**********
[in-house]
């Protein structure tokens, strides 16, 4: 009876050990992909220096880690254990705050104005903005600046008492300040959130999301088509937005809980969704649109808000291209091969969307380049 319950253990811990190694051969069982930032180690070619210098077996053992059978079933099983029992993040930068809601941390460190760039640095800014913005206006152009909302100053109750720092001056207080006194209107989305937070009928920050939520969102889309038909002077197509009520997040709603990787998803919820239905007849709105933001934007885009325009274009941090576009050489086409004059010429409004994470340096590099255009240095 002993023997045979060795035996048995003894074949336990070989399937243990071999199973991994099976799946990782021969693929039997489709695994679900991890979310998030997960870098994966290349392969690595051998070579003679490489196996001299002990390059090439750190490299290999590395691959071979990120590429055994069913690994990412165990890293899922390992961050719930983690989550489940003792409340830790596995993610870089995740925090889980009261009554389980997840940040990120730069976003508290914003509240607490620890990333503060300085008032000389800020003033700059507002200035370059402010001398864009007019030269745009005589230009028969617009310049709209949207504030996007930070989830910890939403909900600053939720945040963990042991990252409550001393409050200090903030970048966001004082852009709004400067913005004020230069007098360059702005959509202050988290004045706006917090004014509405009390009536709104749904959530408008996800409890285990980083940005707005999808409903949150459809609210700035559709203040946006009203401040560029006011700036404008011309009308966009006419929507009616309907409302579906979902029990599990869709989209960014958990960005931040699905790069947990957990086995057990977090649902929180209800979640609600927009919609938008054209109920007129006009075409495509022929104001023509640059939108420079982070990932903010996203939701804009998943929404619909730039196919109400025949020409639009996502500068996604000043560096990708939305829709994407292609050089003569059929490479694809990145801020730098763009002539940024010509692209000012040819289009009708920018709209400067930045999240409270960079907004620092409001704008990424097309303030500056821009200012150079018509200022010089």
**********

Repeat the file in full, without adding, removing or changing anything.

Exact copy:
[in-house]
């Protein structure tokens, strides 16, 4: 009876050990992909220096880690254990705050104005903005600046008492300040959130999301088509937005809980969704649109808000291209091969969307380049 319950253990811990190694051969069982930032180690070619210098077996053992059978079933099983029992993040930068809601941390460190760039640095800014913005206006152009909302100053109750720092001056207080006194209107989305937070009928920050939520969102889309038909002077197509009520997040709603990787998803919820239905007849709105933001934007885009325009274009941090576009050489086409004059010429409004994470340096590099255009240095 002993023997045979060795035996048995003894074949336990070989399937243990071999199973991994099976799946990782021969693929039997489709695994679900991890979310998030997960870098994966290349392969690595051998070579003679490489196996001299002990390059090439750190490299290999590395691959071979990120590429055994069913690994990412165990890293899922390992961050719930983690989550489940003792409340830790596995993610870089995740925090889980009261009554389980997840940040990120730069976003508290914003509240607490620890990333503060300085008032000389800020003033700059507002200035370059402010001398864009007019030269745009005589230009028969617009310049709209949207504030996007930070989830910890939403909900600053939720945040963990042991990252409550001393409050200090903030970048966001004082852009709004400067913005004020230069007098360059702005959509202050988290004045706006917090004014509405009390009536709104749904959530408008996800409890285990980083940005707005999808409903949150459809609210700035559709203040946006009203401040560029006011700036404008011309009308966009006419929507009616309907409302579906979902029990599990869709989209960014958990960005931040699905790069947990957990086995057990977090649902929180209800979640609600927009919609938008054209109920007129006009075409495509022929104001023509640059939108420079982070990932903010996203939701804009998943929404619909730039196919109400025949020409639009996502500068996604000043560096990708939305829709994407292609050089003569059929490479694809990145801020730098763009002539940024010509692209000012040819289009009708920018709209400067930045999240409270960079907004620092409001704008990424097309303030500056821009200012150079018509200022010089």